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bobinphx 02-06-2012 02:15 AM

house depressurization... .from the dryer???
I was over at a friendís house and they were doing laundry. They have an indoor dryer that I noticed was running. At the same time, I noticed draft coming from under an exterior door,. I had them shut off the dryer and the draft stopped!!!!.... So a little research and I find that dryers can pull from 100 to 300 CFM when running. By running the dryer, are they depressurizing the house and causing cold air to infiltrate the house??? I think so.

If this is the case, why doesnít someone make a dryer with an outdoor fresh air intake??????

Then again, I donít understand why refrigerators are not built like a mini split system. The compressor and condenser should be outside, not in the house!!! This way the heat producing equipment would be outside. The bigger plus and you would get more room in the Fridge for beer!!!. LOL

plummen 02-06-2012 02:36 AM

Yeah it makes sense to me that if youre forcing air out you need to replace it at some point.:)
How about bringing in some outside air to the laundry room area like you would for combustion air for a basement with a furnace? :)

beenthere 02-06-2012 04:09 AM

If the compressor and condenser of the fridge was outside. then you wouldn't get any of that heat in winter.

Yep, dryers can depressurize a house. Have a small intake placed in the laundry room as plummen said.

Earnie 02-06-2012 06:31 AM

I have wondered about that too.

Interesting no one has used the same concept used with gas fireplace inserts. Mine has a double tube going up the chimney. One carries hot combustion gasses out while the other allows for some pre-heating of the air going to the insert.

Same idea could work for dryers. Hot moist air venting to the outside would pre-heat supply air. Less energy used to heat the dryer air, plus the reduction of air being drawn into the house.

Dryer manufacturers wake up!

HVACDave 02-06-2012 07:51 AM

Don't know about that one Earnie. Depending on outdoor air temps you could end up with a pile of condensate on your hands and essentially make a really mucky mess that would quickly plug your dryer vent.

Earnie 02-06-2012 11:01 AM

You could be right Dave but it could depend upon your climate zone. Similar to how it is used for other building practices.

It is odd though that the building code would not address this issue. We need to seal up every crack and air gap but have no problem venting conditioned air outside for 30-40 minutes at a time.

HVACDave 02-06-2012 12:04 PM

Hence the requirement in most jurisdictions for new construction that include an HRV,ERV, or dedicated fresh air make up with central exhaust.

Earnie 02-06-2012 12:53 PM

Yes, new construction is the key. Any idea of the ratio of old to new construction? Can't be much so an HRV/ERV won't help us with existing homes.

I do not have an HRV/ERV. Wouldn't the air handler have to be in operation for the HRV/ERV to have an affect? If the dryer is operating but the air handler HRV/ERV is not, how is that any help in off-setting the loss of warm air and infiltration of cold air?

Just did a search on HRV/ERV. Interesting quote from Green Building Advisor

The purpose of an HRV or an ERV is to deliver fresh air to a home’s interior. Neither appliance is designed to provide makeup air for combustion appliances or kitchen exhaust fans. HRVs and ERVs are not space-heating devices, heat-delivery devices, or energy-saving devices. The more hours that an HRV or ERV operates, the more energy it uses — electrical energy to operate its fans, as well as heating or cooling energy to make up for the conditioned air that these devices expel from a home.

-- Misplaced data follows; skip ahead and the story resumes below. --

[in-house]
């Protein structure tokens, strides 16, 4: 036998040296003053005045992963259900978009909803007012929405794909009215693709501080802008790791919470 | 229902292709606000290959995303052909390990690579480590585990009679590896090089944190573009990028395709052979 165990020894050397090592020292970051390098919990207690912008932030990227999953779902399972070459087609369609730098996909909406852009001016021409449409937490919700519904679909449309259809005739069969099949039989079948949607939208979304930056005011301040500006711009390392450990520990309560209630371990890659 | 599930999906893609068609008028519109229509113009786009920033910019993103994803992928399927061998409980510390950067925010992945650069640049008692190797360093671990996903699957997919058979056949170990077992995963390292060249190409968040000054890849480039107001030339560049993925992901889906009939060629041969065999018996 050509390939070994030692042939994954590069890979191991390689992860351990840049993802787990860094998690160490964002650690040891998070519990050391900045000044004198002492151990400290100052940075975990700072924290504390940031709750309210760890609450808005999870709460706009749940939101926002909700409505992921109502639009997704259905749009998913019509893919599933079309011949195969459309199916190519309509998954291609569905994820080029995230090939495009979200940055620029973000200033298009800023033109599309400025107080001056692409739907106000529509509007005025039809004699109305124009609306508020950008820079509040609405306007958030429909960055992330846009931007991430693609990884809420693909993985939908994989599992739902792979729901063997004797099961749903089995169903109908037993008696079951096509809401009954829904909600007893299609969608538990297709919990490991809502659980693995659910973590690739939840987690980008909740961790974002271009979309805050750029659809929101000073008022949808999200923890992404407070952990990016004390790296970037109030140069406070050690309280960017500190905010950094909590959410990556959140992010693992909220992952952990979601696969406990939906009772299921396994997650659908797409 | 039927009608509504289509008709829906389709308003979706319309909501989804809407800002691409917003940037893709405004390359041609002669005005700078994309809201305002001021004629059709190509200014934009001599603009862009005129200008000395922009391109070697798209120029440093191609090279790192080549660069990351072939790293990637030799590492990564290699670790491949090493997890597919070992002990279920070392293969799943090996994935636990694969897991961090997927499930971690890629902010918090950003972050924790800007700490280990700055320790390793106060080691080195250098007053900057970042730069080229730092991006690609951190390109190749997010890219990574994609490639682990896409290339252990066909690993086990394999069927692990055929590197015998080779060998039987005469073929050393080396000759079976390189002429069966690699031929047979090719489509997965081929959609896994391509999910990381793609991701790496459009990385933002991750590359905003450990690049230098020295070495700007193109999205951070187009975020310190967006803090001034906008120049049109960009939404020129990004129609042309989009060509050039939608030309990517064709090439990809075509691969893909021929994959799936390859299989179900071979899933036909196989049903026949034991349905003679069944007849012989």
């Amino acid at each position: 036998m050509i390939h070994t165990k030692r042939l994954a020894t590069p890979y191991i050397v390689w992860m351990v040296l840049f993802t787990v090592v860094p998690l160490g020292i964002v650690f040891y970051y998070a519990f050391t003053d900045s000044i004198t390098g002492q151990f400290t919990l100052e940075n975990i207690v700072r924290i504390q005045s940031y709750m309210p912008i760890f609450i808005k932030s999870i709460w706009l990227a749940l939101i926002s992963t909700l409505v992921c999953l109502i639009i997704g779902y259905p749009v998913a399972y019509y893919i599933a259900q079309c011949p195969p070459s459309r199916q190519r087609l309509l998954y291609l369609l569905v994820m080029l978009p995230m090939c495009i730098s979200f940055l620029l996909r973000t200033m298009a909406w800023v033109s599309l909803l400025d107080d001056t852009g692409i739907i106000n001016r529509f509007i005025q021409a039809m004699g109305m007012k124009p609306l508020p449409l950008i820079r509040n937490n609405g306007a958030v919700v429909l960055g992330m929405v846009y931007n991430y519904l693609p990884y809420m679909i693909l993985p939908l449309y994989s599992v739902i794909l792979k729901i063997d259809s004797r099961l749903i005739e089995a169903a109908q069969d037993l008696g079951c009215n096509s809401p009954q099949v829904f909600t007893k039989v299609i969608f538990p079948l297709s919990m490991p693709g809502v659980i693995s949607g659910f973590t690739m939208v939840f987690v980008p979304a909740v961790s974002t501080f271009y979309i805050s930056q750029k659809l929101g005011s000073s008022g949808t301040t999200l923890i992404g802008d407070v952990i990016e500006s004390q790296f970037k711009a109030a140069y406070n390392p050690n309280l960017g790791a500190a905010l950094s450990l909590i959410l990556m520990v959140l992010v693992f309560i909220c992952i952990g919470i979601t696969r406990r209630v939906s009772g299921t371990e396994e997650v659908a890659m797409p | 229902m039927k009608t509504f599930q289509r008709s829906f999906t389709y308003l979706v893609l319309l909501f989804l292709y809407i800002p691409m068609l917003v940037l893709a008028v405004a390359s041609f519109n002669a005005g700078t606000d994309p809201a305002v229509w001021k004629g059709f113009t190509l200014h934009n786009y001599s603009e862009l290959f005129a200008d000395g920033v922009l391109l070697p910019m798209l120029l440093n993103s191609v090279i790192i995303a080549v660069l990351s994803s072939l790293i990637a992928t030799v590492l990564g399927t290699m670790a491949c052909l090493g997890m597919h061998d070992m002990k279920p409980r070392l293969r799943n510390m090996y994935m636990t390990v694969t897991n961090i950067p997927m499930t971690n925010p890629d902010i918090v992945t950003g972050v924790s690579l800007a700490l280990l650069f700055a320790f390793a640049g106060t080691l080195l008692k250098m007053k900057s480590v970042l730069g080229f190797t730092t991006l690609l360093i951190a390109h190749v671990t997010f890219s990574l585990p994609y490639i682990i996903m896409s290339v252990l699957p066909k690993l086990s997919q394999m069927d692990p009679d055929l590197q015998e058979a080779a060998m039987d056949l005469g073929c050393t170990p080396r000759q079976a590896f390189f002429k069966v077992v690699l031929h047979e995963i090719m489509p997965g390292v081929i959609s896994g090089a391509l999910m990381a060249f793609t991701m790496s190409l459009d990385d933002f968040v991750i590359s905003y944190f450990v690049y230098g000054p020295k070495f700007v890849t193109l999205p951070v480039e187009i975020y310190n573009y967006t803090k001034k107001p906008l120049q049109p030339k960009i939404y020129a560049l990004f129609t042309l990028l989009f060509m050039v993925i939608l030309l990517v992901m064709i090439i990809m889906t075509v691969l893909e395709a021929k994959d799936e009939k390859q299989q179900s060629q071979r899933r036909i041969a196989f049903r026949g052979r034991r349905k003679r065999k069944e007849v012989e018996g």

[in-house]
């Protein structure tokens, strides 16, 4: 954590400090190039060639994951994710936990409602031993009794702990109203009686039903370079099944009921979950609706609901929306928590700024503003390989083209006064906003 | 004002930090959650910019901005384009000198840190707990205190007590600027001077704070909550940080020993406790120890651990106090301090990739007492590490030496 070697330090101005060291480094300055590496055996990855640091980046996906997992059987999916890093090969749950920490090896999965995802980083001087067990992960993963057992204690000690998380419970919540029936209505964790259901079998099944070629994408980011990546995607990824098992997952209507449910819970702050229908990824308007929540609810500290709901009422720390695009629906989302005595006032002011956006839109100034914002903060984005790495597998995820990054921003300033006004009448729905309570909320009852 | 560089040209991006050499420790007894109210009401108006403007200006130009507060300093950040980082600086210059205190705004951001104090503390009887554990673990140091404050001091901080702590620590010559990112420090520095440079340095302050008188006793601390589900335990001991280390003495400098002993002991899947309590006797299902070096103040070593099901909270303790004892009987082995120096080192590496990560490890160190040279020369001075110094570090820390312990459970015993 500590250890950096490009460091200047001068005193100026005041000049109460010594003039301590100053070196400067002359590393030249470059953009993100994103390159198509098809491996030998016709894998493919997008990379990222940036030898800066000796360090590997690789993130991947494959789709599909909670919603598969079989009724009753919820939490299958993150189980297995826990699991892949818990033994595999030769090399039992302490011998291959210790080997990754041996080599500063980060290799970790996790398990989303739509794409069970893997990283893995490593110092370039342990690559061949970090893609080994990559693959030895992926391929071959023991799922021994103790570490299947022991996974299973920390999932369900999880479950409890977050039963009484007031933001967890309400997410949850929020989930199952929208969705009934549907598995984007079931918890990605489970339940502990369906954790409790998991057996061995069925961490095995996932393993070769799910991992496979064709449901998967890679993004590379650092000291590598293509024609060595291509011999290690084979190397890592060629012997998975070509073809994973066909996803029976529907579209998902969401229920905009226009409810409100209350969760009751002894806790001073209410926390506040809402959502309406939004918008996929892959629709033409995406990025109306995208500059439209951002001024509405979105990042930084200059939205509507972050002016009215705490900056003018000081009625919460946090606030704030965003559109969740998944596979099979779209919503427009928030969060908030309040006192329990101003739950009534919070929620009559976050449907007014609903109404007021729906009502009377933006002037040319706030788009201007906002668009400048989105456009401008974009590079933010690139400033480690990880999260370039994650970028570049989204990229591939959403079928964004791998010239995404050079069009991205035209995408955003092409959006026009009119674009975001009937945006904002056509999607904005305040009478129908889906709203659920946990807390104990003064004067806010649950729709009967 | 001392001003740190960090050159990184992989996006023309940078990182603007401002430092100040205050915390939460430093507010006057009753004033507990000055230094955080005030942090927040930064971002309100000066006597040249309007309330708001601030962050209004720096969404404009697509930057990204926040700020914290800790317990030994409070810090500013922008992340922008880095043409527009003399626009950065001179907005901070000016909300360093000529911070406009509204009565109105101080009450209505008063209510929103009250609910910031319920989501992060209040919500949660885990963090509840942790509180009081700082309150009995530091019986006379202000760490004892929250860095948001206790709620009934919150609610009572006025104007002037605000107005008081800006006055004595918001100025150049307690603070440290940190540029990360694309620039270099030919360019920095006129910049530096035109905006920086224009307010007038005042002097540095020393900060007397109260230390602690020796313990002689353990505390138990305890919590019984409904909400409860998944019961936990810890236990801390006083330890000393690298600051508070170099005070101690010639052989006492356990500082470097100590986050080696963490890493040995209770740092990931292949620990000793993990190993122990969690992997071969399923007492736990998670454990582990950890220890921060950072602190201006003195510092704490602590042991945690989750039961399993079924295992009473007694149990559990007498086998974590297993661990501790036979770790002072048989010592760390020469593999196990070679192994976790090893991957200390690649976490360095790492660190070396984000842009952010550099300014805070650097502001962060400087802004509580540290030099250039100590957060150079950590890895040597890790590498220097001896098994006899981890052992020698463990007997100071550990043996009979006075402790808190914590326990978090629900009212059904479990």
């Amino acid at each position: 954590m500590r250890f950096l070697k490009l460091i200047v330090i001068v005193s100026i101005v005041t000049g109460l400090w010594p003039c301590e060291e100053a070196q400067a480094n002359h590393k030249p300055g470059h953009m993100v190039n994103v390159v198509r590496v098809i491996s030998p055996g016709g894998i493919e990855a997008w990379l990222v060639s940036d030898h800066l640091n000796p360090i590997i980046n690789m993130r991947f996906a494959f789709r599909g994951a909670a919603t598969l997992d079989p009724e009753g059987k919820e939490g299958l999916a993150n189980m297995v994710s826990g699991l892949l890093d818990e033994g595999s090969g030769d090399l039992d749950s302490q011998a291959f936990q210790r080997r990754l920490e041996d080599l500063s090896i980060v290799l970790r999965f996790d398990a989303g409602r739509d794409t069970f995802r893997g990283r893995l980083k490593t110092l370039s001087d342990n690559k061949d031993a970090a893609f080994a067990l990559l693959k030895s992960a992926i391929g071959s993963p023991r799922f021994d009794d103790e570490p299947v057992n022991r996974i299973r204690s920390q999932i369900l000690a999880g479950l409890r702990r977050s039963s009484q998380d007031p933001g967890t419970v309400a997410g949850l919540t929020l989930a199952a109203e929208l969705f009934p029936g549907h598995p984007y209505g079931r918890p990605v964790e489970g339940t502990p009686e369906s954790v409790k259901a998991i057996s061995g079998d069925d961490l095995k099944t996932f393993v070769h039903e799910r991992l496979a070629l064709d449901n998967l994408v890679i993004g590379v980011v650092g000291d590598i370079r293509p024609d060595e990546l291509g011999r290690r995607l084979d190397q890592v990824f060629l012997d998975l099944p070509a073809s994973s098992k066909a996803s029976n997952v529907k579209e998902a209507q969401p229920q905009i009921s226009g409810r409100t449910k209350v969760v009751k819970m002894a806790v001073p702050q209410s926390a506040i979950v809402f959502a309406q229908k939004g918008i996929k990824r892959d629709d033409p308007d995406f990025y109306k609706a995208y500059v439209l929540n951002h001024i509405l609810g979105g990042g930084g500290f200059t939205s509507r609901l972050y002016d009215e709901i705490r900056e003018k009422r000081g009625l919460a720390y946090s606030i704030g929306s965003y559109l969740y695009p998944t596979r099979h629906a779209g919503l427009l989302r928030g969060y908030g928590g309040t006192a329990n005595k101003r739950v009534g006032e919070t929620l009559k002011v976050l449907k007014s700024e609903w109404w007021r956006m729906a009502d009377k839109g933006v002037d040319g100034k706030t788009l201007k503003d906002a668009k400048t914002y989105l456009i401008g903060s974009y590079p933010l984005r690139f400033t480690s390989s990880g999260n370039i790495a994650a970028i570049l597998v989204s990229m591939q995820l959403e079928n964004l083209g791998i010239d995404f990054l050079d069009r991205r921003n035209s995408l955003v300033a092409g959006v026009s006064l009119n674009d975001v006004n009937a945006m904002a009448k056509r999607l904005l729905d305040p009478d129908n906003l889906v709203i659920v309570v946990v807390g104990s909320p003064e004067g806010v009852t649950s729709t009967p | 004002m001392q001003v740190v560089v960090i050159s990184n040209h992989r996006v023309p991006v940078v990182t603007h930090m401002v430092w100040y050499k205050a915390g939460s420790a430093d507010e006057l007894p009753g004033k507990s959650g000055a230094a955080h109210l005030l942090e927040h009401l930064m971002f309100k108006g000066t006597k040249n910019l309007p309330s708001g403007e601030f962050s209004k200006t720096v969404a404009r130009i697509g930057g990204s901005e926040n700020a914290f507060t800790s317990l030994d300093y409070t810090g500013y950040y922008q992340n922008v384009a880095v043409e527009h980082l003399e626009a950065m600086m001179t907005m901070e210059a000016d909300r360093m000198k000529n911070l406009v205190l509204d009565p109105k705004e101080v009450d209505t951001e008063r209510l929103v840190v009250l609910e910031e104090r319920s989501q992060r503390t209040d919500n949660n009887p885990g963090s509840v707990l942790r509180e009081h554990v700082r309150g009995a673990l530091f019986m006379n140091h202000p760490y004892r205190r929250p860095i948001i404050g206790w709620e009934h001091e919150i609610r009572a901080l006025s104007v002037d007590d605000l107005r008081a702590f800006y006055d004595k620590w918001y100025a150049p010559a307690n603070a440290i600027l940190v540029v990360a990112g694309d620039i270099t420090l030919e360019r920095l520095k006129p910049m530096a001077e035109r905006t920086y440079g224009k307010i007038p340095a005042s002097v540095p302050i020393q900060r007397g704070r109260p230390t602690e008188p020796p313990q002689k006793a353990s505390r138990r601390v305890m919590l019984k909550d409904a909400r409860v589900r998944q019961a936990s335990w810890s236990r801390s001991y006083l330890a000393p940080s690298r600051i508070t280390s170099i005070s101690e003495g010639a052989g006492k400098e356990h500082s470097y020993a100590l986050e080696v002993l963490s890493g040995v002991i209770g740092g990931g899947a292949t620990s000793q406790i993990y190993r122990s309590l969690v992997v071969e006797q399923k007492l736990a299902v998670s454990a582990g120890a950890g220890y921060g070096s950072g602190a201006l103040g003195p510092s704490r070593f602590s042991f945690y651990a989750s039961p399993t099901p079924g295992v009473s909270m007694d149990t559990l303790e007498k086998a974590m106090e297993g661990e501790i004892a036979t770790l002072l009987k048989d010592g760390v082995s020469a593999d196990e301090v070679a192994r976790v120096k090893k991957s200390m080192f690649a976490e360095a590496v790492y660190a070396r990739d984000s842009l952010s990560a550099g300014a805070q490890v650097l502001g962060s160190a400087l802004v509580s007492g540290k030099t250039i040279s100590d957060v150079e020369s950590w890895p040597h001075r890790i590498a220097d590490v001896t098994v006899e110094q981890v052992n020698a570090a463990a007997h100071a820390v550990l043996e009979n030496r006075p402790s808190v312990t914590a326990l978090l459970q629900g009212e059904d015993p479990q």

bobinphx 02-06-2012 02:21 PM

interesting information about the hrv....

I was thinking that it would be nice of the dry MFGR made some sort of kit available for the use of outside "combustion air" for their dryers.

I was at another friends house today and she has 10 year old white carpet. She commented that She could never keep the edges by the walls clean. Then I noticed that the areas she was talking about were only on outside walls!!!!... and you guessed it, she has an indoor clothes dryer.

Thanks everyone for the information and opinions.

HVACDave 02-06-2012 02:35 PM

True enough that while the HRV/ERV is running it is costing you money as it isn't 100% efficient in heat transfer, however it is satisfying a necessary requirement in new buildings of addequate ventilation to ensure decent indoor air quality in today's new tight construction. If not employed then you raise the issues of mold development, damage to building structure due to high indoor humidity levels, poor indoor air oxygen quality, VOC's etc.etc.

I find that people in general are much more aware of indoor air quality and energy efficiency than ever before (much due to the internet). I have found a good market for adding HRV's to existing structures when renovations have taken place to seal up the structure (new windows, doors, high efficient furnaces, etc.) and have found them to be an effective way of keeping the building fresh and comfortable, while still offering decent energy savings over straight ventilation. Most are about 65-75% effective in heat transfer, with some new dual core models approaching 90% effective.

Earnie 02-11-2012 05:39 PM

Here's how one person solved a related problem.

msaeger 02-11-2012 06:18 PM

Just having the dryer use outside air would make the dryer need more energy. It's 8 degrees f outside here now.

beenthere 02-11-2012 07:02 PM


Originally Posted by msaeger (Post 850817)
Just having the dryer use outside air would make the dryer need more energy. It's 8 degrees f outside here now.

Which means the outside air is dry, and wouldn't take long to dry the clothing.

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